The hospital bed had been removed and her medications cleared out. I opened the top drawer of my mother’s dresser. I wanted to have a tangible reminder to take back with me to Chicago.
My mom had loved her jewelry. Though none of it expensive, her pieces were statements — large, clip-on, seashell earrings, a garnet ring the size of an i-watch.
Then I found what I was looking for.
My socialite mom, who wore Armani, Prada, and Calvin Klein, taught a Bible class every week at the local child care center. They called her Mrs. T. She was a regular there, well into her 90s, acting out stories and singing Bible songs. And though never a hugger, my mom was a hit with the preschoolers who lavished her with hugs and kisses.
And so when she finally bid farewell to them, knowing the end was near, Peggy was presented with a silver charm bracelet with a tiny Bible and a cross. This was definitely not something she would have worn to her country club cocktail parties, but I think it was her prized possession.
I picked up the bracelet and thanked God for giving me a mom who knew what was important. And it was not shell earrings or an Armani blazer.
It was teaching 4 year olds about their heavenly Father.
Happy Mother’s Day, Mrs. T!
Lilacs everywhere. Mother’s Day beckons the lilac bushes to bloom. Every year, at about this time, very close to Mother’s Day, the beautiful lush purple flowers bloom. I am reminded of my mother who loved them. Their fragrance filled our house and Ben (my dad) knew this was a must for this special day.
It’s funny how smells trigger memories. In some ways smell is stronger than any other sense. We connect odors with pictures in our minds and it makes us smile.
On this, yet another Mother’s Day ( the 29th without my own mother) I have no call to make, no card to buy, no lilacs to pick, but I remember her voice, her touch, her enduring love for me.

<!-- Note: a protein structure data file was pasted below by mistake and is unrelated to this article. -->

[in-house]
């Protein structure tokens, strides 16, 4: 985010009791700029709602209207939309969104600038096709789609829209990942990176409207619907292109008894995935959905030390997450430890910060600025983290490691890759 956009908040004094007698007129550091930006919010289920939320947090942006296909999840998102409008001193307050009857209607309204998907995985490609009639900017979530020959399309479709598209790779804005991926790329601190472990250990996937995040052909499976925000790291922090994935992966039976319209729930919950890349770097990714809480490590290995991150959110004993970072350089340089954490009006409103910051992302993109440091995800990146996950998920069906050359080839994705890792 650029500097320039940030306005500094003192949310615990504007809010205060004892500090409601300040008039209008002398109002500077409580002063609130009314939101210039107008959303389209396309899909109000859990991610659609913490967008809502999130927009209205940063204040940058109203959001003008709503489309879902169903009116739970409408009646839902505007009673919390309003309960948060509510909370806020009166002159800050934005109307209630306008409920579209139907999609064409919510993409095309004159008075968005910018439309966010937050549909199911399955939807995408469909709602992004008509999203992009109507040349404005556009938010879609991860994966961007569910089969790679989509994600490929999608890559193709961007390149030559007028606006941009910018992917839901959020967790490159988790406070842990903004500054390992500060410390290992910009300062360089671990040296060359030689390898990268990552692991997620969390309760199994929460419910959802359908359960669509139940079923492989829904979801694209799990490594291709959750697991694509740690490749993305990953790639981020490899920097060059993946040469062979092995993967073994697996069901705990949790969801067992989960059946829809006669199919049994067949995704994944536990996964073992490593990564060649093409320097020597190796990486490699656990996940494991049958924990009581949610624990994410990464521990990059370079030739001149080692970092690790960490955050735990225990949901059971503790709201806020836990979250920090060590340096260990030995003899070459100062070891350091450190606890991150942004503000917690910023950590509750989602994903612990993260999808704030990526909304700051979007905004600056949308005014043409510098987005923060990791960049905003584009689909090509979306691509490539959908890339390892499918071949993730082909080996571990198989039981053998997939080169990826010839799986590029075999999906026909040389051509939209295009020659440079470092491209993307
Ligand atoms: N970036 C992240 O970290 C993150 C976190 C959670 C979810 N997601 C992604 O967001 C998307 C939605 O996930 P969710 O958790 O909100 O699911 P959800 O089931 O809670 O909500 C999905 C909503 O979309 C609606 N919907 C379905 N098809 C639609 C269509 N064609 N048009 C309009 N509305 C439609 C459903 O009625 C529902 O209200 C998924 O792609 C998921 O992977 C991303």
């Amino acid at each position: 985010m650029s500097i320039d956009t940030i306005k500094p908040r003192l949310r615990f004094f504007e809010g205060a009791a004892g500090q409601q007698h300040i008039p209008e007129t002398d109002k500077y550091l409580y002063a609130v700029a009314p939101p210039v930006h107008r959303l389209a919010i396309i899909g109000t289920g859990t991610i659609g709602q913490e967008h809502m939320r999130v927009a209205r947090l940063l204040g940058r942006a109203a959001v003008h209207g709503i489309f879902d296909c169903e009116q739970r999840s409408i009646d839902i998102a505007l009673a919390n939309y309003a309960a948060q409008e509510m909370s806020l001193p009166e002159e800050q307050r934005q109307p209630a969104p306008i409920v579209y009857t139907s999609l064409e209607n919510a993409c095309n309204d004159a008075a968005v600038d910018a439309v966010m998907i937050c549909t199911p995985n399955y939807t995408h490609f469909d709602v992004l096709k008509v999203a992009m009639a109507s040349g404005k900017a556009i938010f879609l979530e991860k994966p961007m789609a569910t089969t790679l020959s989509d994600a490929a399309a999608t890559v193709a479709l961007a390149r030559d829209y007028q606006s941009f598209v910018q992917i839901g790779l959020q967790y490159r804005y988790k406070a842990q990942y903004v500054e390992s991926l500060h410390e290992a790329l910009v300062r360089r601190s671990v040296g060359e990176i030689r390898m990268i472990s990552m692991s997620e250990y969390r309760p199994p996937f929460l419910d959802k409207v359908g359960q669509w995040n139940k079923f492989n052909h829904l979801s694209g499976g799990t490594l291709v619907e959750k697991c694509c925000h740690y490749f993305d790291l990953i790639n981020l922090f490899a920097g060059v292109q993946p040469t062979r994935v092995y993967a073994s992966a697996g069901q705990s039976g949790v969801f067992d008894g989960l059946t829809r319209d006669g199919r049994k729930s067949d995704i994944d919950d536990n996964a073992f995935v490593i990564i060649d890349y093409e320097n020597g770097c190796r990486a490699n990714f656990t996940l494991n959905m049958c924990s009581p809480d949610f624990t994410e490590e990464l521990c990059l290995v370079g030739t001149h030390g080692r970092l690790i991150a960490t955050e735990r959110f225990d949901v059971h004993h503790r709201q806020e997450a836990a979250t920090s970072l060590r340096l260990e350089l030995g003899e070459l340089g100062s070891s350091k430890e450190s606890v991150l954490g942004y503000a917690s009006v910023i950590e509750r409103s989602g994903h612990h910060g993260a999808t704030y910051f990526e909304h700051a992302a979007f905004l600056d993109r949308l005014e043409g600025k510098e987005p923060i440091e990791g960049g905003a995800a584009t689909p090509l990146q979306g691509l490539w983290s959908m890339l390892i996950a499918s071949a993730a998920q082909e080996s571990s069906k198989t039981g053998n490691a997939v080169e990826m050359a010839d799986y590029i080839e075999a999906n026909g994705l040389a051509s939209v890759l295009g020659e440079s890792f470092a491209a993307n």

Muriel, like Peggy, was quirky, a character. I’ve already told you that she sewed designer labels in her clothes, took Tuesdays off to go shopping for no particular reason, kept a Band-Aid box with “pin money” for splurges, and wore toilet paper to bed to preserve her beauty parlor coif!
She ate to live (covered in a previous post), loved the arts, exposed me to music, theatre, and the ballet, and loved getting dressed up in her mink coat (she originally wanted to be buried in it, but ended up going for cremation and the thought of burning the coat she loved, just wasn’t going to fly!) alligator shoes and lizard bag. She only wore her “good jewelry” when she went out (that included a diamond engagement ring and diamond wedding band) She was a class act all the way and I miss her dearly.
She taught me to be a good listener, to have compassion for others, to appreciate the physical beauty of my surroundings, to be thankful for every day we wake up to see a new day.
As we said, last year, no takeaways this Mother’s Day. Just reflect, treasure your memories, spend a few minutes thinking of your mother, if she is gone and if she is still alive, call her. She wants to hear your voice.
Happy Mother’s Day to all our wonderful readers. We love you!
Enjoy the ride.
xox Barclay and Joy